In the first episode of a new series of A brush with..., Ben Luke sits down with Julie Mehretu as her retrospective opens at the Whitney Museum of American Art to speak about the art, music, literature and cultural experiences that influence her work. She discusses how Rembrandt made his mark on her as a child and her collaboration with the British artist Tacita Dean.
Born in Addis Ababa in Ethiopia in 1970, Mehretu moved to Michigan in the US as a child and now lives in New York City. She studied at Kalamazoo College in Michigan, the University Cheik Anta Diop in Dakar, Senegal, and then at the Rhode Island School of Design.
From her earliest work in the Whitney exhibition, Migration Direction Map (1996), one sees the territory that she's explored ever since: a geopolitical theme explored through complex marks, which evoke diagrams or calligraphy. Often vast and panoramic in scale, her works from the 2000s resemble architectural drawings and cartography, usually relating to global hotspots. In recent years we see a major shift as she begins to use photographs from broadcast media as the basis for her compositions, blurring them and inverting them before adding her dizzying array of gestures. The images that she uses as the ground for her paintings are diverse, but are often linked in their urgency, from climate change to Black Lives Matter protests and global human rights abuses.
We speak to Mehretu about the influence of contemporary artists like David Hammons and Kara Walker alongside her literary inspirations, such as Toni Morrison and Chris Abani. And she discusses the music she listens to in her studio, from Sun Ra to Joan Armatrading, as well as her fruitful collaborations with the jazz pianist Jason Moran and the theatre and opera director Peter Sellars.
Julie Mehretu on... the psyche of images
"I have been working with mediated images from the media for a long time. There was a time where I would look at a particular situation like the civil war in Syria, or the American engagement in Iraq, and try to get as many images of a particular type that I was searching for. But recently, over the last three or four years, I've been using these specific images, like of Grenfell Tower, of these complicated things that occur. And there are certain types of images that seem to be the most haunting of that moment that somehow stay with me or haunt me the most. And that's the kind of image that I tend to work with. And when I blur it, it somehow carries, without me recognisably understanding that image, the psyche of that image in a way, and that's what I'm most interested in."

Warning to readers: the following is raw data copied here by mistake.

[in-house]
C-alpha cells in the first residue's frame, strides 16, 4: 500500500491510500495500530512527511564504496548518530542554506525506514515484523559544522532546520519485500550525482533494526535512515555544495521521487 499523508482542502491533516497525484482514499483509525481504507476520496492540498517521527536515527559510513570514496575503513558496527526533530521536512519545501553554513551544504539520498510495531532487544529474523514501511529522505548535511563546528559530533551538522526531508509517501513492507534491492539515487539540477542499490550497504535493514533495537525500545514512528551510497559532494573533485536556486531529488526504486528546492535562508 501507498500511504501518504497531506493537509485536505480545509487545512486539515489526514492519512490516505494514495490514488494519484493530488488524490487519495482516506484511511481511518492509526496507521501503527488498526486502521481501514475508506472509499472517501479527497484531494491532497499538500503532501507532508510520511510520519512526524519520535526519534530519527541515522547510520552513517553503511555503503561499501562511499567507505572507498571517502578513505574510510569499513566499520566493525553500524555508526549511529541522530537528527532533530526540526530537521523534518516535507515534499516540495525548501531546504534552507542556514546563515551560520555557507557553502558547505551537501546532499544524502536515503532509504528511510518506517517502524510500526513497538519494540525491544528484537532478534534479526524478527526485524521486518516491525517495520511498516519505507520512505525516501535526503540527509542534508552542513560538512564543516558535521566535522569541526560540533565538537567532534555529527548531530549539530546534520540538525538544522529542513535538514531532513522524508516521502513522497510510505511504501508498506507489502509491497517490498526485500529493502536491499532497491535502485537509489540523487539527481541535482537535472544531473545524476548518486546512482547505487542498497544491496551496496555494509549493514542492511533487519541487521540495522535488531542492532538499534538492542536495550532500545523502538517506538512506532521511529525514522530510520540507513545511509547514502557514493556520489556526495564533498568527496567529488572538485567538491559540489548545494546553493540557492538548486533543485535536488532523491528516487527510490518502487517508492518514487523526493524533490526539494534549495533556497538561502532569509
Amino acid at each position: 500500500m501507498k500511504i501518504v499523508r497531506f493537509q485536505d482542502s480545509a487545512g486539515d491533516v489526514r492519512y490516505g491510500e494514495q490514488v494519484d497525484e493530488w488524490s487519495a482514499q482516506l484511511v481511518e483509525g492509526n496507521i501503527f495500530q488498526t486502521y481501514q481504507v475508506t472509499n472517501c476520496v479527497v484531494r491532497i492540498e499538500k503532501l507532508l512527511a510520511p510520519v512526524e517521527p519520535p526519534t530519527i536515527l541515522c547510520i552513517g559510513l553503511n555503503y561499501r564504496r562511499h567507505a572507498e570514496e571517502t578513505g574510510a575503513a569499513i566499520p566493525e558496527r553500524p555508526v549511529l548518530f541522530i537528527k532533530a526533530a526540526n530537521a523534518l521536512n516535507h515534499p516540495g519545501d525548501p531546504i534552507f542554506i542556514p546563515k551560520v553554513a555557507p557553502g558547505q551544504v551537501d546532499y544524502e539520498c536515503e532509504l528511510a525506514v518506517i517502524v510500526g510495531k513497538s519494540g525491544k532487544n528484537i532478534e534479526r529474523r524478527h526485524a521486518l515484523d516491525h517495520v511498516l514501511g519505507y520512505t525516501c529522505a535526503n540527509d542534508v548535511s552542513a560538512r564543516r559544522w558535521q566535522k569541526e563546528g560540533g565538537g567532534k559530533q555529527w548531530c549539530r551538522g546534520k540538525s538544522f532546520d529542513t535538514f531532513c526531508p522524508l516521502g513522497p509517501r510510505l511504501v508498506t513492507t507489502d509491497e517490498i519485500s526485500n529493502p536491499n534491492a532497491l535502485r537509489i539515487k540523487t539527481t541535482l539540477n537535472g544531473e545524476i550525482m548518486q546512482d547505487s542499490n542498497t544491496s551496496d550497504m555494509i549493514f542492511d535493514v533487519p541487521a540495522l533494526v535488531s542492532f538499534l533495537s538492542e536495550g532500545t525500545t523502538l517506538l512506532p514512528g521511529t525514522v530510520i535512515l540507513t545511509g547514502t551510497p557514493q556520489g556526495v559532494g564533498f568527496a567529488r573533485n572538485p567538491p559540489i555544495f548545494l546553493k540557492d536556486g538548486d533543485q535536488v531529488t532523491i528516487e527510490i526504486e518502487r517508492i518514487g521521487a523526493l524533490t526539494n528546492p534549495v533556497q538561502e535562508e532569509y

....on creating a synchronistic work with the jazz musician Jason Moran
"[Jason] was lost in his making, I was lost in what I was doing. It wasn't like I was making what he was playing. But there was this sense of working in tandem, side by side. And it felt like almost a different sense emerged from myself, like a sense of hearing your own marks. It was this very weird synchronicity that happened. We were doing this right after Trump won the election. After an intense year of really disgusting stuff that was brought up in his campaign. And so we were working in the context of the bringing up of those ghosts. That was the place of synchronicity that we were working within."
… the work of art she’d most like to live with
"Juan de Pereja (1649-50) by Velázquez [which depicts a Black sitter who at the time was Velázquez’s slave] is such an important painting to me. It speaks about how dehumanised somebody becomes in being somebody's object, somebody's slave. And yet, there’s a deep humanity with which he's painted, in that kind of profound breath that he's about to take, the expression, his eyes, the touch of his mouth, all these moments of complete awareness, of that deep sense of being. And yet the contradiction inherent in being one's enslaved person, to me that contradiction is part of the contradiction of the history of art. It's something I'm always amazed by, but also moved by, and it helps me find my place in the world. I think that we live in these contradictions constantly, we are constantly inventing within them, and trying to locate ourselves in that space."
… what art is for
"I think art is to help with that space of living in constant contradiction. It provides a way to make sense of that. But also art becomes somewhat of a balm, a saviour. It provides a form of liberation, a place of freedom and possibility that is necessary, whatever that art is. Whether you're one making it, expressing it, performing it, singing it, whatever it is. But that invention of some other possibility, that invention of freedom, that invention of a way out, of a different reflection of self. For all of those reasons, art provides this other way of being able to be."
• Julie Mehretu’s exhibition is at the Whitney Museum of American Art, 25 March-8 August, and it will travel to the Walker Art Centre in Minneapolis, 16 October-6 March 2022.